By Richard Nieva, contributor
FORTUNE — Mitt Romney had a good night. The former Massachusetts governor and Bain Capital executive won GOP primary fights across the country and beat back a vigorous challenge by Rick Santorum in Ohio.
Amid the flurry of Super Tuesday coverage, one important Romney supporter has gotten little attention. Gary Shapiro’s is hardly a household name. But as president of the Consumer Electronics Association, he is a powerful figure in the technology world and one that cuts against the grain of west coast liberals.
The CEA — which is based in Virginia, a state Romney handily won last night thanks to a dearth of challengers on the ballot — is best known for hosting the Consumer Electronics Show, the massive annual trade show in Las Vegas. This year, it attracted over 150,000 people for product unveilings, demos and panels. But for the other 51 weeks of the year, the organization says it’s mission is to grow the tech industry by providing market research, training programs and networking opportunities to its 2,200 member companies and organizations.
Shapiro’s support — he insists he’s said favorable things, but has not made an official endorsement — of Romney is no surprise. He’s a well-documented conservative. His book The Comeback: How Innovation Will Restore the American Dream is critical of policies set in place by the Democratic congress of the late-aughts. He’s written several op-eds supporting Romney. In 2008, he and Hewlett Packard (HPQ) chief Meg Whitman created a campaign called Tech Executives For Romney. And last month Shapiro hosted Romney at a CEA breakfast event for tech CEOs, introducing him glowingly before he spoke.
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How does Shapiro gel with his organization’s young, bike-riding, hoodie-garbed members? It’s the not the disconnect it seems at first, argues Stan Soloway, president of the Professional Services Council, a trade association in Washington, DC that represents the tech services industry in the public sector. (Soloway himself is a Democrat, and worked for the Clinton White House.) Speaking of the tech industry as a whole, “It is not monolithic,” he says. In fact, because the CEA evolved from a group of primarily tech manufacturers, a case could be made for it being more right-leaning since the manufacturing industry tends to be more conservative. Dean Garfield, CEO of the Information Technology Industry Council, another trade association, says a divergence of opinions is a mainstay of the industry. “The tech sector is usually politics agnostic, but has a strong interest in policy,” he explains.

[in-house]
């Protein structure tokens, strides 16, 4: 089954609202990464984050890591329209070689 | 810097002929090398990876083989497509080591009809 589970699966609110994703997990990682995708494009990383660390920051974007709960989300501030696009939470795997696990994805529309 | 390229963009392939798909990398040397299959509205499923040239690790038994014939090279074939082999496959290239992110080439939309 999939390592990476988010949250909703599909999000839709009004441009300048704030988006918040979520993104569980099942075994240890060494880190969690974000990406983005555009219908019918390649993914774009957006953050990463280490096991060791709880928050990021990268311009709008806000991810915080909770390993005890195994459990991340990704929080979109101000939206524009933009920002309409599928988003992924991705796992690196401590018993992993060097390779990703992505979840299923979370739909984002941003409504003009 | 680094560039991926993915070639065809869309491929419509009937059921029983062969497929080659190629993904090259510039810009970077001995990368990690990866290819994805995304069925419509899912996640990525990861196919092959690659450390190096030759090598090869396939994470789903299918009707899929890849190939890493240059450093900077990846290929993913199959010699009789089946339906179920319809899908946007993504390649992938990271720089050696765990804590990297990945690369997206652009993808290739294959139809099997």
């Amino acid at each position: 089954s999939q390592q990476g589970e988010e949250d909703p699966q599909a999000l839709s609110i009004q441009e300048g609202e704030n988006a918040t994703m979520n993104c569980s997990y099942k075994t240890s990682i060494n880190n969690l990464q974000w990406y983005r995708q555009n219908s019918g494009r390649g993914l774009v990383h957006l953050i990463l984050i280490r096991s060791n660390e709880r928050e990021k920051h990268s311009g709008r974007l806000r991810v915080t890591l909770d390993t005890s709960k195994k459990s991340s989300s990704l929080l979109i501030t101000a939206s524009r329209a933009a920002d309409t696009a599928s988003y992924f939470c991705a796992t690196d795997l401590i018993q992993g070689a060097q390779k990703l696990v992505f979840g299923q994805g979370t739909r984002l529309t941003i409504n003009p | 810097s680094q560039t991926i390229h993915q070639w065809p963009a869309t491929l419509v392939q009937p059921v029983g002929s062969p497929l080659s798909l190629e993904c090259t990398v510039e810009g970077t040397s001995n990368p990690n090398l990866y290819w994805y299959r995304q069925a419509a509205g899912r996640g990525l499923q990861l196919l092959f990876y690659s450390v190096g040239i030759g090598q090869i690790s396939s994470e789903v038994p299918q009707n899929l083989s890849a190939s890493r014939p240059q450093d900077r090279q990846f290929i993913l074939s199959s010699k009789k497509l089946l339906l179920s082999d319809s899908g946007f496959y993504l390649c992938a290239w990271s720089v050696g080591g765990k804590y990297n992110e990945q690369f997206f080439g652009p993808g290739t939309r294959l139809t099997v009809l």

That focus on policy is why Shapiro feels it makes sense to endorse a candidate in the first place, especially this year. “He’s the only business candidate,” says Shapiro, ticking off reasons he thinks every other candidate will not grow an economy based on innovation. “I would guess about 90% of CEOs in America, in the tech industry, would support him,” says Shapiro. “The ones that wouldn’t are disagreeing maybe on social issues.”
But one of tech’s highest profile CEOs may not be one of Shapiro’s 90%. Facebook’s Mark Zuckerberg made news last month when some thought he was endorsing Romney on his public Facebook page. Slate writer Farhad Manjoo wrote the status update, “just try looking at the Romney logo without seeing the word MONEY,” and linked to Romney’s homepage. Zuckerberg clicked “like” and his subscribers saw the link on his page, without Manjoo’s original comment. The story did more to reveal flaws in Facebook’s software than anything else, but it raises the question of Romney’s appeal to the head of one of the most important companies in Silicon Valley. Context would suggest there is none. But unlike Shapiro, Facebook is unwilling to take a stance either way. “We’re not going to get involved in discussions about personal politics,” said director of corporate communications Larry Yu, in an email.
Shapiro says Romney has the pulse of the tech industry. “CEOs can’t say what they want because they have to worry about their customers,” he says. “I find it amazing that no other association head is willing to stand up and say these things.” Some of his fellow association heads in Washington understand his view, but will not support any particular candidates themselves. Soloway, of the PSC, thinks endorsements work on a case-by-case basis, and their suitability depends on the individual culture of each trade association. Regardless of its suitability for Shapiro’s group, he shuns the idea of a backlash. Says Shapiro, “I haven’t lost my job yet.”